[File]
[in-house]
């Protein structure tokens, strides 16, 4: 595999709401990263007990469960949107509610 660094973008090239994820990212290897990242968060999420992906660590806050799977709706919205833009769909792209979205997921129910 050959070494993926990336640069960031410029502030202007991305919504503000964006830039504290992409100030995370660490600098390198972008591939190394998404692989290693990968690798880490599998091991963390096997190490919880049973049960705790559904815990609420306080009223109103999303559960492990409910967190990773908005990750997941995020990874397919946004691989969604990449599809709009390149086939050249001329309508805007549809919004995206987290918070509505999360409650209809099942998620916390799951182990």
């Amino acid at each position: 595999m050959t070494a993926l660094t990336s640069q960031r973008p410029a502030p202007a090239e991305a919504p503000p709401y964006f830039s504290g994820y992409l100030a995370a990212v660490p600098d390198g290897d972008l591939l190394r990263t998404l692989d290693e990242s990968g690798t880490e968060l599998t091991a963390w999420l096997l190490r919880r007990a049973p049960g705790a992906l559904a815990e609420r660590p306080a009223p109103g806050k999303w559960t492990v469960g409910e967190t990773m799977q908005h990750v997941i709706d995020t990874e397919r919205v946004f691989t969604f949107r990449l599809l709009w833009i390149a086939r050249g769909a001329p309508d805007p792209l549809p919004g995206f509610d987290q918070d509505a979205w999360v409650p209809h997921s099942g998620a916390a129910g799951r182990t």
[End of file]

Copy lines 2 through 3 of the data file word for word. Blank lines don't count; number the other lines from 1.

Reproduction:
């Protein structure tokens, strides 16, 4: 595999709401990263007990469960949107509610 660094973008090239994820990212290897990242968060999420992906660590806050799977709706919205833009769909792209979205997921129910 050959070494993926990336640069960031410029502030202007991305919504503000964006830039504290992409100030995370660490600098390198972008591939190394998404692989290693990968690798880490599998091991963390096997190490919880049973049960705790559904815990609420306080009223109103999303559960492990409910967190990773908005990750997941995020990874397919946004691989969604990449599809709009390149086939050249001329309508805007549809919004995206987290918070509505999360409650209809099942998620916390799951182990």
């Amino acid at each position: 595999m050959t070494a993926l660094t990336s640069q960031r973008p410029a502030p202007a090239e991305a919504p503000p709401y964006f830039s504290g994820y992409l100030a995370a990212v660490p600098d390198g290897d972008l591939l190394r990263t998404l692989d290693e990242s990968g690798t880490e968060l599998t091991a963390w999420l096997l190490r919880r007990a049973p049960g705790a992906l559904a815990e609420r660590p306080a009223p109103g806050k999303w559960t492990v469960g409910e967190t990773m799977q908005h990750v997941i709706d995020t990874e397919r919205v946004f691989t969604f949107r990449l599809l709009w833009i390149a086939r050249g769909a001329p309508d805007p792209l549809p919004g995206f509610d987290q918070d509505a979205w999360v409650p209809h997921s099942g998620a916390a129910g799951r182990t």